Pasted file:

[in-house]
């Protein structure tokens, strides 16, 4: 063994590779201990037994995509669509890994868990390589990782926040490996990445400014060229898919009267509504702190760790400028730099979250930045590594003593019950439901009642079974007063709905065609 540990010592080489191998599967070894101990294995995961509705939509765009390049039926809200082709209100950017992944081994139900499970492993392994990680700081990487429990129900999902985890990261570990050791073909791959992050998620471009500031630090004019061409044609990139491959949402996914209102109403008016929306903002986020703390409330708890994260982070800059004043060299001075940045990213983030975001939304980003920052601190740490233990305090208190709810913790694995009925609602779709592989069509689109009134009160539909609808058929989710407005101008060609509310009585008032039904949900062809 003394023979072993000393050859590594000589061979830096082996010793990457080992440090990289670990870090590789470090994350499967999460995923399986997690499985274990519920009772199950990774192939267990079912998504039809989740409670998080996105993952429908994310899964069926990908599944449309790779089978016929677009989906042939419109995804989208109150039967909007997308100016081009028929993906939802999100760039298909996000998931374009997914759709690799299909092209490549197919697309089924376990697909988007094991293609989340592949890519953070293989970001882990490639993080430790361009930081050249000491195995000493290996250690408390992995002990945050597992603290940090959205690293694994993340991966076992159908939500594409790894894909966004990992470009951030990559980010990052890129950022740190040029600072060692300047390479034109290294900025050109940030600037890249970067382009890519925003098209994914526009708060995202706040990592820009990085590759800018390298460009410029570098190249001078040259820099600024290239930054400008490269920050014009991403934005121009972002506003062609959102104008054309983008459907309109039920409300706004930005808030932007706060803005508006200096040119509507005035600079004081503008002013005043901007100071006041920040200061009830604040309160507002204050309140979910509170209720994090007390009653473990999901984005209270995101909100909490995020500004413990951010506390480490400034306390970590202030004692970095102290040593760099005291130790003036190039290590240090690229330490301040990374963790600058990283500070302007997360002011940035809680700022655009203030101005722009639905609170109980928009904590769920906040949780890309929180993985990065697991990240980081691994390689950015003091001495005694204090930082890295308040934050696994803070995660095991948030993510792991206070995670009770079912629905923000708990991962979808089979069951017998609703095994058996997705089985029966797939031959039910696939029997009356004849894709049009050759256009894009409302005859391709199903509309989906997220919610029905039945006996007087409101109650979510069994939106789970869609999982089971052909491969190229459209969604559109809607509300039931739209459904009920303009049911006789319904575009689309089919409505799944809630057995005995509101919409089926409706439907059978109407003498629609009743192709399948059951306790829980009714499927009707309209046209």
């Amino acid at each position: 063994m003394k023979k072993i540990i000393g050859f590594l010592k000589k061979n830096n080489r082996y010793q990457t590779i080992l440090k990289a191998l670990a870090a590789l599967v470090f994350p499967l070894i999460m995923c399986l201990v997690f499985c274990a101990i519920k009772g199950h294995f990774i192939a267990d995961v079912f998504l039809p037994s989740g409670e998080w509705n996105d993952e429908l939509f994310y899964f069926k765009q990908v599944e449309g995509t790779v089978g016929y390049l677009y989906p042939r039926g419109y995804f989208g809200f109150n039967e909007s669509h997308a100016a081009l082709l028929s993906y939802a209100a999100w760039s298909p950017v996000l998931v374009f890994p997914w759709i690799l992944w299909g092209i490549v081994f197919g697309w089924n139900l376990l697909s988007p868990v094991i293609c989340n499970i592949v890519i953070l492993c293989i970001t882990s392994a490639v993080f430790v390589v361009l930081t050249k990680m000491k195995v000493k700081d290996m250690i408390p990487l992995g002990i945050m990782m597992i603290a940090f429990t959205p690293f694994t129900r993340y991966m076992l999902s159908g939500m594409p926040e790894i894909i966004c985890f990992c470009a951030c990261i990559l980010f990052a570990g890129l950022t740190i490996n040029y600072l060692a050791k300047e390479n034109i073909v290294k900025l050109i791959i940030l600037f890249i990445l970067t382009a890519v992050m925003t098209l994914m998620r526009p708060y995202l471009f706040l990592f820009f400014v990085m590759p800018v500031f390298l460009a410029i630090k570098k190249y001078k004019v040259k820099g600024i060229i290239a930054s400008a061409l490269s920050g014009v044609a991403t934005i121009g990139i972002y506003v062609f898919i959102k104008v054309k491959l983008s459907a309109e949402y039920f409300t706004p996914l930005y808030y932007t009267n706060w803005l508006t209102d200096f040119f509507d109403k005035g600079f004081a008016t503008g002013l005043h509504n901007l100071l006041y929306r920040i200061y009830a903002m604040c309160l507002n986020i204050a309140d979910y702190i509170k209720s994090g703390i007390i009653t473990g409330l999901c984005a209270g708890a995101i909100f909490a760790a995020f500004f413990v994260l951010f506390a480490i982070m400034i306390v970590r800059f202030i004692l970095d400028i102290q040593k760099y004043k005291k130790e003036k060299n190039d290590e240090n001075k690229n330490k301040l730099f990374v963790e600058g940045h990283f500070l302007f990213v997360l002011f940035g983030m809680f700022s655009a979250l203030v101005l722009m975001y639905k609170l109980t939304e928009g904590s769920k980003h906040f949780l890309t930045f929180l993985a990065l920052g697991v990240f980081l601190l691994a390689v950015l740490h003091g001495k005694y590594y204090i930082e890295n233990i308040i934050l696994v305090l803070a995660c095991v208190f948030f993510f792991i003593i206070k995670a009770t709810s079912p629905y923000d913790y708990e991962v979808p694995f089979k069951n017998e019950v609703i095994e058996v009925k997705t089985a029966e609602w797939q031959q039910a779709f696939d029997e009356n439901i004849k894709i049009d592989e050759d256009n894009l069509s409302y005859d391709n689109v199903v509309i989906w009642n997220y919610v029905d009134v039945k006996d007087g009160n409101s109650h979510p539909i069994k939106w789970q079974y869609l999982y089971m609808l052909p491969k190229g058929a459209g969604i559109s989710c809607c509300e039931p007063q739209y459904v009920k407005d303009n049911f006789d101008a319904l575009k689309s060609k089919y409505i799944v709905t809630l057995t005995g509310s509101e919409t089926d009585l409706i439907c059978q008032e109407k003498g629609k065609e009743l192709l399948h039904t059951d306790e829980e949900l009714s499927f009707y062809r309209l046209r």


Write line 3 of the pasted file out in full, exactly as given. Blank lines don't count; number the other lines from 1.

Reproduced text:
């Amino acid at each position: 063994m003394k023979k072993i540990i000393g050859f590594l010592k000589k061979n830096n080489r082996y010793q990457t590779i080992l440090k990289a191998l670990a870090a590789l599967v470090f994350p499967l070894i999460m995923c399986l201990v997690f499985c274990a101990i519920k009772g199950h294995f990774i192939a267990d995961v079912f998504l039809p037994s989740g409670e998080w509705n996105d993952e429908l939509f994310y899964f069926k765009q990908v599944e449309g995509t790779v089978g016929y390049l677009y989906p042939r039926g419109y995804f989208g809200f109150n039967e909007s669509h997308a100016a081009l082709l028929s993906y939802a209100a999100w760039s298909p950017v996000l998931v374009f890994p997914w759709i690799l992944w299909g092209i490549v081994f197919g697309w089924n139900l376990l697909s988007p868990v094991i293609c989340n499970i592949v890519i953070l492993c293989i970001t882990s392994a490639v993080f430790v390589v361009l930081t050249k990680m000491k195995v000493k700081d290996m250690i408390p990487l992995g002990i945050m990782m597992i603290a940090f429990t959205p690293f694994t129900r993340y991966m076992l999902s159908g939500m594409p926040e790894i894909i966004c985890f990992c470009a951030c990261i990559l980010f990052a570990g890129l950022t740190i490996n040029y600072l060692a050791k300047e390479n034109i073909v290294k900025l050109i791959i940030l600037f890249i990445l970067t382009a890519v992050m925003t098209l994914m998620r526009p708060y995202l471009f706040l990592f820009f400014v990085m590759p800018v500031f390298l460009a410029i630090k570098k190249y001078k004019v040259k820099g600024i060229i290239a930054s400008a061409l490269s920050g014009v044609a991403t934005i121009g990139i972002y506003v062609f898919i959102k104008v054309k491959l983008s459907a309109e949402y039920f409300t706004p996914l930005y808030y932007t009267n706060w803005l508006t209102d200096f040119f509507d109403k005035g600079f004081a008016t503008g002013l005043h509504n901007l100071l006041y929306r920040i200061y009830a903002m604040c309160l507002n986020i204050a309140d979910y702190i509170k209720s994090g703390i007390i009653t473990g409330l999901c984005a209270g708890a995101i909100f909490a760790a995020f500004f413990v994260l951010f506390a480490i982070m400034i306390v970590r800059f202030i004692l970095d400028i102290q040593k760099y004043k005291k130790e003036k060299n190039d290590e240090n001075k690229n330490k301040l730099f990374v963790e600058g940045h990283f500070l302007f990213v997360l002011f940035g983030m809680f700022s655009a979250l203030v101005l722009m975001y639905k609170l109980t939304e928009g904590s769920k980003h906040f949780l890309t930045f929180l993985a990065l920052g697991v990240f980081l601190l691994a390689v950015l740490h003091g001495k005694y590594y204090i930082e890295n233990i308040i934050l696994v305090l803070a995660c095991v208190f948030f993510f792991i003593i206070k995670a009770t709810s079912p629905y923000d913790y708990e991962v979808p694995f089979k069951n017998e019950v609703i095994e058996v009925k997705t089985a029966e609602w797939q031959q039910a779709f696939d029997e009356n439901i004849k894709i049009d592989e050759d256009n894009l069509s409302y005859d391709n689109v199903v509309i989906w009642n997220y919610v029905d009134v039945k006996d007087g009160n409101s109650h979510p539909i069994k939106w789970q079974y869609l999982y089971m609808l052909p491969k190229g058929a459209g969604i559109s989710c809607c509300e039931p007063q739209y459904v009920k407005d303009n049911f006789d101008a319904l575009k689309s060609k089919y409505i799944v709905t809630l057995t005995g509310s509101e919409t089926d009585l409706i439907c059978q008032e109407k003498g629609k065609e009743l192709l399948h039904t059951d306790e829980e949900l009714s499927f009707y062809r309209l046209r």